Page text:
McCall v. State

Annotate this Case

257 S.C. 93 (1971)

184 S.E.2d 341

William T. McCALL, Appellant, v. The STATE of South Carolina, Respondent.

19301

Supreme Court of South Carolina.

October 22, 1971.

*94 John Beasley, Esq., of Greenwood, for Petitioner-Appellant.

Messrs. Daniel R. McLeod, Atty. Gen., Emmet H. Clair and John P. Wilson, Asst. Attys. Gen., of Columbia, for Respondent.

October 22, 1971.

MOSS, Chief Justice:

William T. McCall, the appellant herein, was indicted at the 1962 February Term of the Court of General Sessions for Abbeville County for the murder of his wife. The offense occurred on June 16, 1961.

The case came on for trial before the Honorable James M. Brailsford, presiding judge, and a jury, at the aforesaid term of court. The appellant was found guilty of murder with a recommendation to mercy and was sentenced to life imprisonment.

The appellant, on July 14, 1970, filed an application for post-conviction relief. A hearing thereon was held before the Honorable Francis B. Nicholson, resident judge, on September 4, 1970, at the conclusion of which the court orally denied the requested relief and, thereafter, on November 17, 1970 the previous oral order was reduced to writing and served on the appellant. This appeal followed.

It appears that at the 1961 September Term of the Court of General Sessions, the court appointed counsel to represent the appellant. At the request of such counsel, a continuance of the case was granted until the 1962 February Term of Court. The counsel appointed appeared and defended the *95 appellant at his trial. There was no appeal from such conviction and the sentence that followed. The appellant is here represented by appointed counsel other than his trial counsel.

The appellant alleges that his conviction and the life sentence that followed should be vacated and set-aside and that he should be granted a new trial on the grounds that (1) he had been denied a preliminary hearing; (2) he had been denied a change of venue; (3) his appointed counsel failed to subpoena witnesses in his behalf; and (4) admitting as evidence his incriminating statement.

It is the first contention of the appellant that his constitutional rights were violated because no preliminary hearing was held. It is conceded that no proper request therefor had been made. Section 43-232 of the 1962 Code requires a preliminary hearing if it is requested in writing ten days prior to the court term. This statutory procedure was not followed at a time when the appellant had counsel and the right was therefore waived. In this connection, attention is directed to the testimony of appellant's trial counsel. One of his counsel testified that he had no recollection of the appellant's making known to him that he wanted a preliminary hearing. He also testified that he conducted an independent investigation of his own and he did not see how a preliminary hearing would help. The trial judge concluded that the appellant had failed to show any prejudice to him resulting from the failure to have a preliminary hearing. We concur in this finding. State v. Taylor, 255 S.C. 268, 178 S.E. (2d) 244.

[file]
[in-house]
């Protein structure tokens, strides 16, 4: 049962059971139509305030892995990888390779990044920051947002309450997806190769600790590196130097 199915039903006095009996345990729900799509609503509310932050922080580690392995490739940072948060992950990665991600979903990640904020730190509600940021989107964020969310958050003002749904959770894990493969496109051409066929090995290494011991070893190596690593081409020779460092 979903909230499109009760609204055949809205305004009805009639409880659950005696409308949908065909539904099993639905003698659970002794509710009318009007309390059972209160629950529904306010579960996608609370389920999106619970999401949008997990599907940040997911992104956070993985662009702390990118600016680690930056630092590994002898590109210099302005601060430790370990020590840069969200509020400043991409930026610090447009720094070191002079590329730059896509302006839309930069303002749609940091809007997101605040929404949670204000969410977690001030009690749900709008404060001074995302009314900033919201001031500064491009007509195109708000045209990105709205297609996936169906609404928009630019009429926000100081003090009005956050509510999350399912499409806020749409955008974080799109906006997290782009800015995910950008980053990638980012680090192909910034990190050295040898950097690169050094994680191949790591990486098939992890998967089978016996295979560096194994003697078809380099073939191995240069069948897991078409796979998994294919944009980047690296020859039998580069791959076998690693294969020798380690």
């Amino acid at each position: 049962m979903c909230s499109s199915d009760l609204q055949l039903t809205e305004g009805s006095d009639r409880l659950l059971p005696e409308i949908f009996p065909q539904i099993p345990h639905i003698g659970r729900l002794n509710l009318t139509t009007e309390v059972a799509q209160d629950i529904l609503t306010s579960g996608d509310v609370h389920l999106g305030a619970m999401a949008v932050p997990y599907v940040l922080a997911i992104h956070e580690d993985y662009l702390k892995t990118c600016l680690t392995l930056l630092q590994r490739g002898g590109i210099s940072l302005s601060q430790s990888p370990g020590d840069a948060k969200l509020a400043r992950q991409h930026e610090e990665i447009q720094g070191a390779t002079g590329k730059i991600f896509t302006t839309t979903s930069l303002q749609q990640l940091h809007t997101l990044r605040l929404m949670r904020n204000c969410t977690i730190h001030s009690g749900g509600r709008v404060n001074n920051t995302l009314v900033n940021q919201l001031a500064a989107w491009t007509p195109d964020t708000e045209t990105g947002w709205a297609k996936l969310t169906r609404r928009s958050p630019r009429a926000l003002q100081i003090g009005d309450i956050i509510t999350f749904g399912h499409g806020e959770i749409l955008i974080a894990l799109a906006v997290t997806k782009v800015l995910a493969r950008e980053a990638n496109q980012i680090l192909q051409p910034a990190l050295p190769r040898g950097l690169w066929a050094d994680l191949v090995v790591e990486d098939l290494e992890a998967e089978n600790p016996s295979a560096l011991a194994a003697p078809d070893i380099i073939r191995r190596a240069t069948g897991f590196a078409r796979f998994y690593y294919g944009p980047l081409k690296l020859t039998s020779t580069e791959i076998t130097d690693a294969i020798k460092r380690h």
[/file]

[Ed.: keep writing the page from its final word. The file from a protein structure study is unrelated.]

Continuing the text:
The appellant contends that the venue for his trial should have been transferred to another county due to the fact that there was publicity concerning the crime with which he was charged. There is evidence that the body of the appellant's wife was found near a creek and she had been shot 21 or 22 times. He asserts that the nature of the crime was such that the court should have, on its motion, changed the venue *96 of his trial. The appellant contends that he asked his attorneys about a change of venue but such was denied by them.

There was no motion made by the appellant for a change of venue and the trial judge had no opportunity to pass upon this question. In State v. Rutland, 243 S.C. 176, 133 S.E. (2d) 126, we held that an issue which has not been presented to or passed upon by the trial judge will not be considered on appeal. Apart from this, we find no showing in the record that would have warranted the granting of a motion, if made, to change venue. There is nothing in the record to indicate that the failure of counsel to move for a change of venue denied the defendant a fair and impartial trial. It follows that this question must be answered contrary to the contention of the appellant.